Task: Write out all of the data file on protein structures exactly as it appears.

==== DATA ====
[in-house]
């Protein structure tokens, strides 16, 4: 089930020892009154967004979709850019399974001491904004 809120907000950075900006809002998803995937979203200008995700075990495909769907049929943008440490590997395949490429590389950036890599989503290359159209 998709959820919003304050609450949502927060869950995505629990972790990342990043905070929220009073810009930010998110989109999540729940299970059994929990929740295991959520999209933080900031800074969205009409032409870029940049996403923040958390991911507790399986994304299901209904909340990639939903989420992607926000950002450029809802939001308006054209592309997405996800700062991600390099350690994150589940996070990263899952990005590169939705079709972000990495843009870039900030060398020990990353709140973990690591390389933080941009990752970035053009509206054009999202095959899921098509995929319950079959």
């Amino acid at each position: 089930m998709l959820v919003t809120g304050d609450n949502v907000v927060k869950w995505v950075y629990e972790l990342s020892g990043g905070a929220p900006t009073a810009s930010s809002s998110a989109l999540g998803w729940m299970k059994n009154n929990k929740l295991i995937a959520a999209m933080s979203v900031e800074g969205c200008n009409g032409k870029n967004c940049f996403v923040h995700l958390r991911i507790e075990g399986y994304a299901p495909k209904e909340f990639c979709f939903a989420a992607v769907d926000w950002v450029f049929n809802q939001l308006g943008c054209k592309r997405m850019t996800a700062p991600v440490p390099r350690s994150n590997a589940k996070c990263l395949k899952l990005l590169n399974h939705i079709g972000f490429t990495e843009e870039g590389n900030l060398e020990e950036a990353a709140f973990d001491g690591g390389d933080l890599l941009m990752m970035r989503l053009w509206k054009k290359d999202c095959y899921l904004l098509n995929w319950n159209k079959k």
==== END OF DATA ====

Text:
[in-house]
């Protein structure tokens, strides 16, 4: 089930020892009154967004979709850019399974001491904004 809120907000950075900006809002998803995937979203200008995700075990495909769907049929943008440490590997395949490429590389950036890599989503290359159209 998709959820919003304050609450949502927060869950995505629990972790990342990043905070929220009073810009930010998110989109999540729940299970059994929990929740295991959520999209933080900031800074969205009409032409870029940049996403923040958390991911507790399986994304299901209904909340990639939903989420992607926000950002450029809802939001308006054209592309997405996800700062991600390099350690994150589940996070990263899952990005590169939705079709972000990495843009870039900030060398020990990353709140973990690591390389933080941009990752970035053009509206054009999202095959899921098509995929319950079959």
């Amino acid at each position: 089930m998709l959820v919003t809120g304050d609450n949502v907000v927060k869950w995505v950075y629990e972790l990342s020892g990043g905070a929220p900006t009073a810009s930010s809002s998110a989109l999540g998803w729940m299970k059994n009154n929990k929740l295991i995937a959520a999209m933080s979203v900031e800074g969205c200008n009409g032409k870029n967004c940049f996403v923040h995700l958390r991911i507790e075990g399986y994304a299901p495909k209904e909340f990639c979709f939903a989420a992607v769907d926000w950002v450029f049929n809802q939001l308006g943008c054209k592309r997405m850019t996800a700062p991600v440490p390099r350690s994150n590997a589940k996070c990263l395949k899952l990005l590169n399974h939705i079709g972000f490429t990495e843009e870039g590389n900030l060398e020990e950036a990353a709140f973990d001491g690591g390389d933080l890599l941009m990752m970035r989503l053009w509206k054009k290359d999202c095959y899921l904004l098509n995929w319950n159209k079959k």